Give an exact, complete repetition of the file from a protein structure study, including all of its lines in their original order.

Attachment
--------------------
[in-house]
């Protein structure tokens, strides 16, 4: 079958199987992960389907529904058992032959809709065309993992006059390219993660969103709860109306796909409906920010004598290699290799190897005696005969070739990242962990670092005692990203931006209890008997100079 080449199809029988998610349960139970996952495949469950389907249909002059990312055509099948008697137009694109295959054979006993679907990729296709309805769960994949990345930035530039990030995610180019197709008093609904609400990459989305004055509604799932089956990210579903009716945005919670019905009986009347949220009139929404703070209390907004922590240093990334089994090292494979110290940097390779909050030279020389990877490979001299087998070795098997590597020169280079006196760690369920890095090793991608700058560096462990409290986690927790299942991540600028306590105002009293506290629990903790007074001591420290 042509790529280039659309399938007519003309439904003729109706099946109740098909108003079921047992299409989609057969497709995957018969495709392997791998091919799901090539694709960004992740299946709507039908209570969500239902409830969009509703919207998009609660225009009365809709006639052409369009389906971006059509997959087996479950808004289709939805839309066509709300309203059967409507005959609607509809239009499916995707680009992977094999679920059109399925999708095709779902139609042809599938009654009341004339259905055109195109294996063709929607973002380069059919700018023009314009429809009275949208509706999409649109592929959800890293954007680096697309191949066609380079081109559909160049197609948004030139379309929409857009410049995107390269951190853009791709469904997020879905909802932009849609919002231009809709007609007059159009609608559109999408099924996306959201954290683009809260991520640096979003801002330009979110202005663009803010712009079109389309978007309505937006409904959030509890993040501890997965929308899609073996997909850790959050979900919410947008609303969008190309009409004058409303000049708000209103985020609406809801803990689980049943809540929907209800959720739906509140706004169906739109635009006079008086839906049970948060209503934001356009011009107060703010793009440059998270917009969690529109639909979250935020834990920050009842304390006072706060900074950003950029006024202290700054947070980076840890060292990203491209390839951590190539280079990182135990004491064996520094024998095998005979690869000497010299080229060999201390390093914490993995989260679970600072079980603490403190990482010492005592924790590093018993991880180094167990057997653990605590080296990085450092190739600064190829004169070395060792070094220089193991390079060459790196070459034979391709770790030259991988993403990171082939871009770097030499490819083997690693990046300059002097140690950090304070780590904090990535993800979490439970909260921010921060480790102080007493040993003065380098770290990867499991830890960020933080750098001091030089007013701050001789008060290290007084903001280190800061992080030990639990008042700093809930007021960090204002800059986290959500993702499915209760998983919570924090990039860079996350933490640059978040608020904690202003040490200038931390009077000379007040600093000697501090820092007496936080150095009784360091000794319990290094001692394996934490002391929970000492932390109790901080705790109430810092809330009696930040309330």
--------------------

[in-house]
């Protein structure tokens, strides 16, 4: 079958199987992960389907529904058992032959809709065309993992006059390219993660969103709860109306796909409906920010004598290699290799190897005696005969070739990242962990670092005692990203931006209890008997100079 080449199809029988998610349960139970996952495949469950389907249909002059990312055509099948008697137009694109295959054979006993679907990729296709309805769960994949990345930035530039990030995610180019197709008093609904609400990459989305004055509604799932089956990210579903009716945005919670019905009986009347949220009139929404703070209390907004922590240093990334089994090292494979110290940097390779909050030279020389990877490979001299087998070795098997590597020169280079006196760690369920890095090793991608700058560096462990409290986690927790299942991540600028306590105002009293506290629990903790007074001591420290 042509790529280039659309399938007519003309439904003729109706099946109740098909108003079921047992299409989609057969497709995957018969495709392997791998091919799901090539694709960004992740299946709507039908209570969500239902409830969009509703919207998009609660225009009365809709006639052409369009389906971006059509997959087996479950808004289709939805839309066509709300309203059967409507005959609607509809239009499916995707680009992977094999679920059109399925999708095709779902139609042809599938009654009341004339259905055109195109294996063709929607973002380069059919700018023009314009429809009275949208509706999409649109592929959800890293954007680096697309191949066609380079081109559909160049197609948004030139379309929409857009410049995107390269951190853009791709469904997020879905909802932009849609919002231009809709007609007059159009609608559109999408099924996306959201954290683009809260991520640096979003801002330009979110202005663009803010712009079109389309978007309505937006409904959030509890993040501890997965929308899609073996997909850790959050979900919410947008609303969008190309009409004058409303000049708000209103985020609406809801803990689980049943809540929907209800959720739906509140706004169906739109635009006079008086839906049970948060209503934001356009011009107060703010793009440059998270917009969690529109639909979250935020834990920050009842304390006072706060900074950003950029006024202290700054947070980076840890060292990203491209390839951590190539280079990182135990004491064996520094024998095998005979690869000497010299080229060999201390390093914490993995989260679970600072079980603490403190990482010492005592924790590093018993991880180094167990057997653990605590080296990085450092190739600064190829004169070395060792070094220089193991390079060459790196070459034979391709770790030259991988993403990171082939871009770097030499490819083997690693990046300059002097140690950090304070780590904090990535993800979490439970909260921010921060480790102080007493040993003065380098770290990867499991830890960020933080750098001091030089007013701050001789008060290290007084903001280190800061992080030990639990008042700093809930007021960090204002800059986290959500993702499915209760998983919570924090990039860079996350933490640059978040608020904690202003040490200038931390009077000379007040600093000697501090820092007496936080150095009784360091000794319990290094001692394996934490002391929970000492932390109790901080705790109430810092809330009696930040309330």